Military exercise lit Australian wildfires
By The Associated Press
Published: Wednesday, Oct. 23, 2013, 9:42 p.m.
SYDNEY — Fire officials defended Australia's defense department on Thursday as investigators revealed a military training exercise ignited the largest of the wildfires that have torn across the nation's most populous state over the past week.
The Rural Fire Service said Wednesday that one of the more than 100 fires that have burned since last week began at a Defense Department training area as a result of “live ordnance exercises.”
The fire it sparked near the city of Lithgow, west of Sydney, has burned 180 square miles and destroyed several houses, but no injuries or deaths were reported in the blaze.
In a statement, Acting Defense Minister George Brandis said the military was cooperating with investigators.
Rural Fire Service commissioner Shane Fitzsimmons said the defense department's actions were obviously an accident.
“It wasn't deliberate; it was a side effect of a routine activity, it would appear, and clearly there was no intention to see fire start up and run as a result of that activity,” Fitzsimmons said. “There is no conspiracy here.”
The fires have killed one man and destroyed more than 200 homes in New South Wales state over the past week. Sixty-five fires were still burning Thursday, with 24 out of control, though all emergency warnings had been lifted.
Meanwhile, officials said an aircraft helping fight a fire near Ulladulla, south of Sydney, crashed on Thursday morning. The fire service said it had no details, including whether anyone was injured, and that rescue crews were headed to the scene.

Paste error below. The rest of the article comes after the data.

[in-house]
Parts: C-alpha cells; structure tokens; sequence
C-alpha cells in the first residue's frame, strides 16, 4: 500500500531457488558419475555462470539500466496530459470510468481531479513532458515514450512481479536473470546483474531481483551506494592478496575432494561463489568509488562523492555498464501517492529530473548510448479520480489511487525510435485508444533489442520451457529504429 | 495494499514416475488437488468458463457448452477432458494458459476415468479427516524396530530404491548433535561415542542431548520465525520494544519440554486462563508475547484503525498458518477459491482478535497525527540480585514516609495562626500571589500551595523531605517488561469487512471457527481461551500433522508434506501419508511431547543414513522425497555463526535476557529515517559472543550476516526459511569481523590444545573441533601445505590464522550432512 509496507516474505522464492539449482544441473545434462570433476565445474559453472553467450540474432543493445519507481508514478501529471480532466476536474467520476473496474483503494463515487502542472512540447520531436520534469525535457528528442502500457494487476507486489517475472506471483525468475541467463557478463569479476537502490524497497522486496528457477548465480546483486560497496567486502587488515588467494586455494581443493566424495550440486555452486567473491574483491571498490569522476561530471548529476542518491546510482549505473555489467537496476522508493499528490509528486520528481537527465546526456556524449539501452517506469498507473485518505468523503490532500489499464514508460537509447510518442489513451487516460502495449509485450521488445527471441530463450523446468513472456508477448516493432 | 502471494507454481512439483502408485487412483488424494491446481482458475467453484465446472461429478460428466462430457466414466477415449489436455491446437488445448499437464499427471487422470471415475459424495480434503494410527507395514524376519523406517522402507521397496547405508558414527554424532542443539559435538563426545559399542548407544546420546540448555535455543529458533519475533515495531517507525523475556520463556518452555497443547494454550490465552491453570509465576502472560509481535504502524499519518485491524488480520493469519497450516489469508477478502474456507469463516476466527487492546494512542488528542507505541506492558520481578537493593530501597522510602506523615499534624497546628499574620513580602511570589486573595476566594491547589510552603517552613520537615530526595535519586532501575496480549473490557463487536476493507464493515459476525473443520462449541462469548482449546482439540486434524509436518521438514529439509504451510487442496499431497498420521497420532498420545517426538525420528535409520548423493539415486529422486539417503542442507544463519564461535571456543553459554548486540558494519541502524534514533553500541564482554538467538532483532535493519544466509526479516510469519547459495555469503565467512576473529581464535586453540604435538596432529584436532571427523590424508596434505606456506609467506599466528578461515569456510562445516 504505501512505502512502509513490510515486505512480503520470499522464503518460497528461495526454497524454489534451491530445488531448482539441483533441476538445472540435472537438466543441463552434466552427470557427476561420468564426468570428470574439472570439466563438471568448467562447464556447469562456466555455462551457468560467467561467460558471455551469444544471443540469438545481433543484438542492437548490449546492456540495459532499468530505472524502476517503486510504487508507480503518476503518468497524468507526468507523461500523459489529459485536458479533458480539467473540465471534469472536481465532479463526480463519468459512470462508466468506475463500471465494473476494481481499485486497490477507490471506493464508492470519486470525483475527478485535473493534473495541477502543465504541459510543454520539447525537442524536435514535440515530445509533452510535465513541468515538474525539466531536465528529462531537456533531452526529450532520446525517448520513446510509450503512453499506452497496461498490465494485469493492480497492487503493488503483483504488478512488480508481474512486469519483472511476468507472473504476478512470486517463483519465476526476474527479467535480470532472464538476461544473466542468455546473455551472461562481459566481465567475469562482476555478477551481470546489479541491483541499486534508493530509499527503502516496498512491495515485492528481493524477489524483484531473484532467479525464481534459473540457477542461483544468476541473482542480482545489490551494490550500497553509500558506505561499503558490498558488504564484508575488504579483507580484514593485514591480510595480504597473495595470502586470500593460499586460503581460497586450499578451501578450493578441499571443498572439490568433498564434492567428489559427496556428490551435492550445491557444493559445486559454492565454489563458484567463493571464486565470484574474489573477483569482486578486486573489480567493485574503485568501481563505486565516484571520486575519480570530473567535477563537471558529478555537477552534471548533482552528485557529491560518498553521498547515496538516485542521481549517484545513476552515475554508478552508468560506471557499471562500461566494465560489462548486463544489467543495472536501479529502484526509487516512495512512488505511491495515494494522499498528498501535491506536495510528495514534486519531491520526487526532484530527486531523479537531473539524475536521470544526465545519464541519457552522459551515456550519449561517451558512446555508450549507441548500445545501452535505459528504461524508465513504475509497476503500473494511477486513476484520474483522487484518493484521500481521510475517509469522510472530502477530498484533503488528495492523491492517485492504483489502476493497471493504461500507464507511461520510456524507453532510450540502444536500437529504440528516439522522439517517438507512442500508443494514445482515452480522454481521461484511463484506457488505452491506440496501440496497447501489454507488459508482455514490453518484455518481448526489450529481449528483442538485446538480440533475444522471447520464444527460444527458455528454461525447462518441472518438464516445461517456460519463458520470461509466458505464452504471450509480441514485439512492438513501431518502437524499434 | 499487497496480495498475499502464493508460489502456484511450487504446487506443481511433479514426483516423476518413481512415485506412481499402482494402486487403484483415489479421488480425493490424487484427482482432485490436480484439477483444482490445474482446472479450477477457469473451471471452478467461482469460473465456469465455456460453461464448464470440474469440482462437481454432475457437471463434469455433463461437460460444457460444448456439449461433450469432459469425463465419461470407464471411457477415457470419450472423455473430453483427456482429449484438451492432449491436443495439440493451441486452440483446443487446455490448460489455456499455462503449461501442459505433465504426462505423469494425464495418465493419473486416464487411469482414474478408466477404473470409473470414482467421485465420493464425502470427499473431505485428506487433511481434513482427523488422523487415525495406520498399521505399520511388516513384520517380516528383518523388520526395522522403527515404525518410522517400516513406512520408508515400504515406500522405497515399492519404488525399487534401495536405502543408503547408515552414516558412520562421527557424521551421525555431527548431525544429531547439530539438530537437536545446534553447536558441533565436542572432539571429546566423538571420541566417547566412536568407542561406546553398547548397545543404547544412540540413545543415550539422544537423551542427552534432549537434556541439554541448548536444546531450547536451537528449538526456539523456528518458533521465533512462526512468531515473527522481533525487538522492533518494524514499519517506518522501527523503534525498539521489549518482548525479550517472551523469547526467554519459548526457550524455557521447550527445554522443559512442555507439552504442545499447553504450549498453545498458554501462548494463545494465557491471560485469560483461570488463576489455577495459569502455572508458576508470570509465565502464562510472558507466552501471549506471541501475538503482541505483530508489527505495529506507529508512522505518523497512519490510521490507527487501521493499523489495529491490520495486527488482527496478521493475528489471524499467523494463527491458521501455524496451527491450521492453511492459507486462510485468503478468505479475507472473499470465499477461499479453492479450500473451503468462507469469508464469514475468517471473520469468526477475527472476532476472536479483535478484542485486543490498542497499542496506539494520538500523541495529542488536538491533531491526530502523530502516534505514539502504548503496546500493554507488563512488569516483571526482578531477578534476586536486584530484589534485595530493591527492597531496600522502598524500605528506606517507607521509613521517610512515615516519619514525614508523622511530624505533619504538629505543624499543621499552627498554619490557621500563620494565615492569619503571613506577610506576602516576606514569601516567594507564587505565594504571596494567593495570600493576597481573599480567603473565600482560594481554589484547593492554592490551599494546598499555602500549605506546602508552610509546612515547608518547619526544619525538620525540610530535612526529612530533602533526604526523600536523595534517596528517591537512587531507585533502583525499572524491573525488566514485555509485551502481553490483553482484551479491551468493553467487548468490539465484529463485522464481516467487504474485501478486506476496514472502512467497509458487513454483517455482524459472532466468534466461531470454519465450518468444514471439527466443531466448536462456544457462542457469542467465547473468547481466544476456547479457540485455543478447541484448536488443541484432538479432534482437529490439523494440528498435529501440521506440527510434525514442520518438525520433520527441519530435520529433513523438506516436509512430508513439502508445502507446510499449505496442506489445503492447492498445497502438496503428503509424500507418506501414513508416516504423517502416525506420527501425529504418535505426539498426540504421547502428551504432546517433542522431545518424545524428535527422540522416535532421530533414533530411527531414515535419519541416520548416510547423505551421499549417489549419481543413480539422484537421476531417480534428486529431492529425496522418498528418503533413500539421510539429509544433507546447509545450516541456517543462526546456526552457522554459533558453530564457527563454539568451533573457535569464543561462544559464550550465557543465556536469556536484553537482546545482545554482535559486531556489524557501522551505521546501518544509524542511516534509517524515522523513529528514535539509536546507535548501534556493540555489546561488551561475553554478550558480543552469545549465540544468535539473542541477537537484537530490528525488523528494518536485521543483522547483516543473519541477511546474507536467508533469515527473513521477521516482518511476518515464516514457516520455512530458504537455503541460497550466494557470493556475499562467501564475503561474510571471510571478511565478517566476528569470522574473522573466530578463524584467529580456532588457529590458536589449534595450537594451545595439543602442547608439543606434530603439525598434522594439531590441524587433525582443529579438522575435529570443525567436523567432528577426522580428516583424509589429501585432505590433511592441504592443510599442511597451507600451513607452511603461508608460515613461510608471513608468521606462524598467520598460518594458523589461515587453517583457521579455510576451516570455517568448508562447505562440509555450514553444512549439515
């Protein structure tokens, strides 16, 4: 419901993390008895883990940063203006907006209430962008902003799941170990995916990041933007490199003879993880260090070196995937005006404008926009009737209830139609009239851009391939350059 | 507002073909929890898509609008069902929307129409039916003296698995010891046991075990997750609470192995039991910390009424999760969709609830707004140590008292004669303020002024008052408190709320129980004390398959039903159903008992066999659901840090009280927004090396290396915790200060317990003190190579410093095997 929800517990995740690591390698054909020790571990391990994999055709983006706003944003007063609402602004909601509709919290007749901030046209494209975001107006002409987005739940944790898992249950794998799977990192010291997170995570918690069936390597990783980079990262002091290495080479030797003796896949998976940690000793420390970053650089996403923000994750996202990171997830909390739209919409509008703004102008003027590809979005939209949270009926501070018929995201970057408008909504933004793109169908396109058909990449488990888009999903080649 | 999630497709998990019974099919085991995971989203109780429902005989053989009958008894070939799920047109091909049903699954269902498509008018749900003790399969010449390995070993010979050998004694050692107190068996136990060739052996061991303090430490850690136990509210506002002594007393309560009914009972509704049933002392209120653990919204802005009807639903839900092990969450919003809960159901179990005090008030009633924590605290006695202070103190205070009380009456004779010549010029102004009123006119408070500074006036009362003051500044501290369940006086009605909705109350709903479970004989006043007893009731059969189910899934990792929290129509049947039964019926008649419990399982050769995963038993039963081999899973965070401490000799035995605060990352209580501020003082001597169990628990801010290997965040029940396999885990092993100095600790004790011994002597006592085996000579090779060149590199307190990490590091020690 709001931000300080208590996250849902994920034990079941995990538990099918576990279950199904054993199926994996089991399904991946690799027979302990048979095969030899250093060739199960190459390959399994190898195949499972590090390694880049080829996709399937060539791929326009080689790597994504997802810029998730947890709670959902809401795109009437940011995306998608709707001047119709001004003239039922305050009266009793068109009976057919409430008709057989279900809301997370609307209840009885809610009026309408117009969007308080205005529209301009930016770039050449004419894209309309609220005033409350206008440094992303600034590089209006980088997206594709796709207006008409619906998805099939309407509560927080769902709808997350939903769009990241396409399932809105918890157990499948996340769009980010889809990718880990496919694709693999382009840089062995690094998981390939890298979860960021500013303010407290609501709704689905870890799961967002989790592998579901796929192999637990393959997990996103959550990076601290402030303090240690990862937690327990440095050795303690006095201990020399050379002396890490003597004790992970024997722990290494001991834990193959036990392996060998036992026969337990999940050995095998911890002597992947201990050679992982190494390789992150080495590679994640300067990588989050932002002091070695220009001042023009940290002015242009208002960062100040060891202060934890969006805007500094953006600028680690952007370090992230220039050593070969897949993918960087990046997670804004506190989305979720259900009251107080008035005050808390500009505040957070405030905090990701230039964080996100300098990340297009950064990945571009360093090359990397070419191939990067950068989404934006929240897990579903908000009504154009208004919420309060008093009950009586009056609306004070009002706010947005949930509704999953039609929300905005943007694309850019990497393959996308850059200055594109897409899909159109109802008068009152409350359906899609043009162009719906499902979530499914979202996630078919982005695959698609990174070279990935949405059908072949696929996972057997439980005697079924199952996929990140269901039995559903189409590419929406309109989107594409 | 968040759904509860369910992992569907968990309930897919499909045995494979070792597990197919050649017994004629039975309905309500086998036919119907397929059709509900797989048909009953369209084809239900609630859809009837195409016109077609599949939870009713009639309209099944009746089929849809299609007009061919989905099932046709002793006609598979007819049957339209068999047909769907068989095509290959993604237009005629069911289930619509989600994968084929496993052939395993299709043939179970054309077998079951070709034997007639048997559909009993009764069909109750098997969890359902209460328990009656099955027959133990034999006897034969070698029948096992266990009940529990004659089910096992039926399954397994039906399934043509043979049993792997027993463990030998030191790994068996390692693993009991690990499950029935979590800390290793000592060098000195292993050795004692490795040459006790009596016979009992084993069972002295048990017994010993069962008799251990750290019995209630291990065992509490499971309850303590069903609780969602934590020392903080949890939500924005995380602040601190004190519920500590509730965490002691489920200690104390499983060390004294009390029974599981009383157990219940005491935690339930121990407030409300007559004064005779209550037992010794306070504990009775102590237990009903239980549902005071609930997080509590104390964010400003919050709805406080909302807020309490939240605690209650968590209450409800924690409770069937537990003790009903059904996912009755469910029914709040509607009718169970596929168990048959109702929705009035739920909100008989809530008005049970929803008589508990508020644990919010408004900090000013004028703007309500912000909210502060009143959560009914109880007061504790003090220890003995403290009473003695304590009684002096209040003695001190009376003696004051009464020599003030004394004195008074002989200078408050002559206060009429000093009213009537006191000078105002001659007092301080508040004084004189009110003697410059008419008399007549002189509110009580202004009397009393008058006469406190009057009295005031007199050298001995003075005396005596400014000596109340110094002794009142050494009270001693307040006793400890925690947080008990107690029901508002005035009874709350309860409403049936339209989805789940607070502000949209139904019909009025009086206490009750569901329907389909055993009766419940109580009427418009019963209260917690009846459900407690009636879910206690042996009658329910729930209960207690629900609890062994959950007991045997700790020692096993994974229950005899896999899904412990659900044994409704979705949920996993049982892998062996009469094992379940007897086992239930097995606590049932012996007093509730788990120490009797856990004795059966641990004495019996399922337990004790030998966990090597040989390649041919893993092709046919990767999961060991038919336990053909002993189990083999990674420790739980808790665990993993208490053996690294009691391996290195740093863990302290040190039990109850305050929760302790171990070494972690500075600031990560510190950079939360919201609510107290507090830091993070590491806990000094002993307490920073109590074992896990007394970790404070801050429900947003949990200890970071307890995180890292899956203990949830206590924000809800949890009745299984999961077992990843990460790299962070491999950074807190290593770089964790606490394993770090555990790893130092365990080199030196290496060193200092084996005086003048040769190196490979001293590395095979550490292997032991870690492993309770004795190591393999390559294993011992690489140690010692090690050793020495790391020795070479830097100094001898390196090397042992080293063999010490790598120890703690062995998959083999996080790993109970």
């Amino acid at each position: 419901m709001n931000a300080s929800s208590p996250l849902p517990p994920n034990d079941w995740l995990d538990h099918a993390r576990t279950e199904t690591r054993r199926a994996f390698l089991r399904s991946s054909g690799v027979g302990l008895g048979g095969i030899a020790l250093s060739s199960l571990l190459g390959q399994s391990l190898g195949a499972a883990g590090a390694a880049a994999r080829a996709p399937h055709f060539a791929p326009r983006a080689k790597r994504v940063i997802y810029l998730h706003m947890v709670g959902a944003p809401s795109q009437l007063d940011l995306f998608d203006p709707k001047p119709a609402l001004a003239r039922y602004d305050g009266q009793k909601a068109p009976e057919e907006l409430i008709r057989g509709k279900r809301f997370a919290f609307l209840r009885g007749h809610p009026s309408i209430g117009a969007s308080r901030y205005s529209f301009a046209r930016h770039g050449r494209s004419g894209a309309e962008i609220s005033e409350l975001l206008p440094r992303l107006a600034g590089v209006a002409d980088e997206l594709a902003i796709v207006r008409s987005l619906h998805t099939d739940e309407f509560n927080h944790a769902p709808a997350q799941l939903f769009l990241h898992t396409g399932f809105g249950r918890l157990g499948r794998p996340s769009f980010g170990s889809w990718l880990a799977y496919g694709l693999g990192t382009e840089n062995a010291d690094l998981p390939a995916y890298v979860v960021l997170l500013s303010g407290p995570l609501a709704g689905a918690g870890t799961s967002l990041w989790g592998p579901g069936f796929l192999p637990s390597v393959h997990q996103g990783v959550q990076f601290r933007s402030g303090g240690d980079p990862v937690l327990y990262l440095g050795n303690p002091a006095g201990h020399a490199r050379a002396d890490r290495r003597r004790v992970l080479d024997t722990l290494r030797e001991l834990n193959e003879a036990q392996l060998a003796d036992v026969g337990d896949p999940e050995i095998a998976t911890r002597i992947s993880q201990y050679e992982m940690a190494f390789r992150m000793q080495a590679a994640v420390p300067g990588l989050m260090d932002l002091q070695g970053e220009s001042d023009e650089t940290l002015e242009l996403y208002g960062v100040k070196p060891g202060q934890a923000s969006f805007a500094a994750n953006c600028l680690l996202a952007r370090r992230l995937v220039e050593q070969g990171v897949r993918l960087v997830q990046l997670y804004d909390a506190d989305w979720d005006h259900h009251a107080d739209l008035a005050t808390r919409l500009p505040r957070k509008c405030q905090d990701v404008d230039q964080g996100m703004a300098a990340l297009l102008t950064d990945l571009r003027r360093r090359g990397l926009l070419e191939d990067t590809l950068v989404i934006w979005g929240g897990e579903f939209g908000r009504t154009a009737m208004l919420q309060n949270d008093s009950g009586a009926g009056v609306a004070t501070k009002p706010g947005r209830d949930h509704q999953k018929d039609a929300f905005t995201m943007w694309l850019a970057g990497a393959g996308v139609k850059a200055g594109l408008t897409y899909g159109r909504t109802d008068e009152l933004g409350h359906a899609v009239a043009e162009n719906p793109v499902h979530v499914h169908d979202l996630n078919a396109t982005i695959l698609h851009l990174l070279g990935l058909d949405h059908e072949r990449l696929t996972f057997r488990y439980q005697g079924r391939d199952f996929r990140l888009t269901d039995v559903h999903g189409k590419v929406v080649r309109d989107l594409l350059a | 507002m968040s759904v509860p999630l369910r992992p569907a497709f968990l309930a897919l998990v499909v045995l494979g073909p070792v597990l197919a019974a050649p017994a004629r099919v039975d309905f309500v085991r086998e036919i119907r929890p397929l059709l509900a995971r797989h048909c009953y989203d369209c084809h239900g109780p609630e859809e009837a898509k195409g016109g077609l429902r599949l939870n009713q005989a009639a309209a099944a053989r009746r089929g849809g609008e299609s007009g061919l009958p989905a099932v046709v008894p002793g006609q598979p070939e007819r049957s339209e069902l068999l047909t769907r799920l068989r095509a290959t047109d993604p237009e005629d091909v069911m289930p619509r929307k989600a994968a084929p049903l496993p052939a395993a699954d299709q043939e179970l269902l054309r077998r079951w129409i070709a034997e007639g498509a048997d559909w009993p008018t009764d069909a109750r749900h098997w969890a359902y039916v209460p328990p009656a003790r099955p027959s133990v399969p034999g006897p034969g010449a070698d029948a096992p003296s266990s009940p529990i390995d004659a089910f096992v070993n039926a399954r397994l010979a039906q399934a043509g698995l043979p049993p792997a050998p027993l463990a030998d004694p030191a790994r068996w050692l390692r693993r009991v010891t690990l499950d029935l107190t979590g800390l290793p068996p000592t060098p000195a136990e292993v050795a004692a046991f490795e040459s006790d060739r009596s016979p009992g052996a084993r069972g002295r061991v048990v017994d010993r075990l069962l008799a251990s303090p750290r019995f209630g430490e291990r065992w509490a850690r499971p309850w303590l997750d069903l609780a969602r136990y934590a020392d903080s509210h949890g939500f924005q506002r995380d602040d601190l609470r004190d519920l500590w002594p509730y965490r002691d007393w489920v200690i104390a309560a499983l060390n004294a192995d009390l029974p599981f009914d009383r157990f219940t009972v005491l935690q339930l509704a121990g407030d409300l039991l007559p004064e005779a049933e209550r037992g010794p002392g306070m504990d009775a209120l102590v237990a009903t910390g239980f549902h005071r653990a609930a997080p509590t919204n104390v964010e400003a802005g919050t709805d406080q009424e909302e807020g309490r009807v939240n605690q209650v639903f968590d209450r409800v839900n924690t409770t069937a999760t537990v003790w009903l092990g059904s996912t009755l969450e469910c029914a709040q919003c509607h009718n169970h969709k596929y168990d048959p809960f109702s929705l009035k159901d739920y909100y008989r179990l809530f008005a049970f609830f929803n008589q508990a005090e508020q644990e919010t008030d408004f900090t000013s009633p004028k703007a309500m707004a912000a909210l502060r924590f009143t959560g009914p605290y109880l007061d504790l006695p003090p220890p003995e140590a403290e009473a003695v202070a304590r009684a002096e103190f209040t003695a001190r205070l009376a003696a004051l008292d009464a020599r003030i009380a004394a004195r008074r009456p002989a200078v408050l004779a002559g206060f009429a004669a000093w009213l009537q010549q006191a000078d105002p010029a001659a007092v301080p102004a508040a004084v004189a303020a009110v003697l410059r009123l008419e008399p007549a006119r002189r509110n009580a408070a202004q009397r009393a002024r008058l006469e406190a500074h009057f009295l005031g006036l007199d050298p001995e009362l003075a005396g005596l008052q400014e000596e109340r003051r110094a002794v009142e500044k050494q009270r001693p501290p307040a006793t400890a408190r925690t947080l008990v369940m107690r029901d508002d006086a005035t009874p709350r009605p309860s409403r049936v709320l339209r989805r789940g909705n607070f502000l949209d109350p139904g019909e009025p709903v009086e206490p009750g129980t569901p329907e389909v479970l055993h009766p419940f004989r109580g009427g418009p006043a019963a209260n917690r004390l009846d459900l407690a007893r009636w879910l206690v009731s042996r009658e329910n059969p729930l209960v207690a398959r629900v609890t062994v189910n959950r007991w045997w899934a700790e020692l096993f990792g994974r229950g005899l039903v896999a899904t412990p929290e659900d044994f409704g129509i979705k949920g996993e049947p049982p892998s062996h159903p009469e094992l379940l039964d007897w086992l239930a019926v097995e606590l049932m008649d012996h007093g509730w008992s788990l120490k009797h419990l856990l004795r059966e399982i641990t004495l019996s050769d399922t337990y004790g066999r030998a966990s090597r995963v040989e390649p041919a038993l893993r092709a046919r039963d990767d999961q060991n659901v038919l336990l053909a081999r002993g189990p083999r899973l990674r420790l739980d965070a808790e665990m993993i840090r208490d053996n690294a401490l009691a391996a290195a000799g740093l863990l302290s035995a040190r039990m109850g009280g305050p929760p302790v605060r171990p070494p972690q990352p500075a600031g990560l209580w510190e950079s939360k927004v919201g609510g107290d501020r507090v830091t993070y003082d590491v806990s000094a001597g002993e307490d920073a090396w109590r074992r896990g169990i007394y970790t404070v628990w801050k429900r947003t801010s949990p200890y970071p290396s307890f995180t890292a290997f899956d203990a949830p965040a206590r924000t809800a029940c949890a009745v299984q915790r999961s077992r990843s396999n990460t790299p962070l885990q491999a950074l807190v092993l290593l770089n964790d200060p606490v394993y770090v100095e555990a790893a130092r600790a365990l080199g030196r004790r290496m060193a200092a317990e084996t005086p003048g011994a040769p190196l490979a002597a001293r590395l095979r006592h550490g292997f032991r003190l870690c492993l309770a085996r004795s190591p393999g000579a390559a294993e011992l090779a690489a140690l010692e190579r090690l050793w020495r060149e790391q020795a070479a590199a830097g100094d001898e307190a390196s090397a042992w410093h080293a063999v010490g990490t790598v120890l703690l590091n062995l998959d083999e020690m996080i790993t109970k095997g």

The major wildfire threat had passed on Thursday, as cooler temperatures and calm winds prevailed and hundreds of residents returned to homes they had evacuated earlier.
Show commenting policy
TribLive commenting policy
You are solely responsible for your comments and by using TribLive.com you agree to our Terms of Service.
We moderate comments. Our goal is to provide substantive commentary for a general readership. By screening submissions, we provide a space where readers can share intelligent and informed commentary that enhances the quality of our news and information.
While most comments will be posted if they are on-topic and not abusive, moderating decisions are subjective. We will make them as carefully and consistently as we can. Because of the volume of reader comments, we cannot review individual moderation decisions with readers.
We value thoughtful comments representing a range of views that make their point quickly and politely. We make an effort to protect discussions from repeated comments either by the same reader or different readers.
We follow the same standards for taste as the daily newspaper. A few things we won't tolerate: personal attacks, obscenity, vulgarity, profanity (including expletives and letters followed by dashes), commercial promotion, impersonations, incoherence, proselytizing and SHOUTING. Don't include URLs to Web sites.
We do not edit comments. They are either approved or deleted. We reserve the right to edit a comment that is quoted or excerpted in an article. In this case, we may fix spelling and punctuation.
We welcome strong opinions and criticism of our work, but we don't want comments to become bogged down with discussions of our policies and we will moderate accordingly.
We appreciate it when readers and people quoted in articles or blog posts point out errors of fact or emphasis and will investigate all assertions. But these suggestions should be sent via e-mail. To avoid distracting other readers, we won't publish comments that suggest a correction. Instead, corrections will be made in a blog post or in an article.
- Crimean vote called illegal
- Sedition charges possible for Kashmir fans of Pakistani cricket team
- Al-Qaida kills one of own for spying, flaunts body
- Crimea lawmakers schedule vote on joining Russia
- Syrian rebels struggle to resist Assad’s onslaught
- Libya extradites son of Gadhafi
- Pistorius recalled as frantic, faithful moments after shooting
- Russia sets Ukraine agenda with diplomacy, threats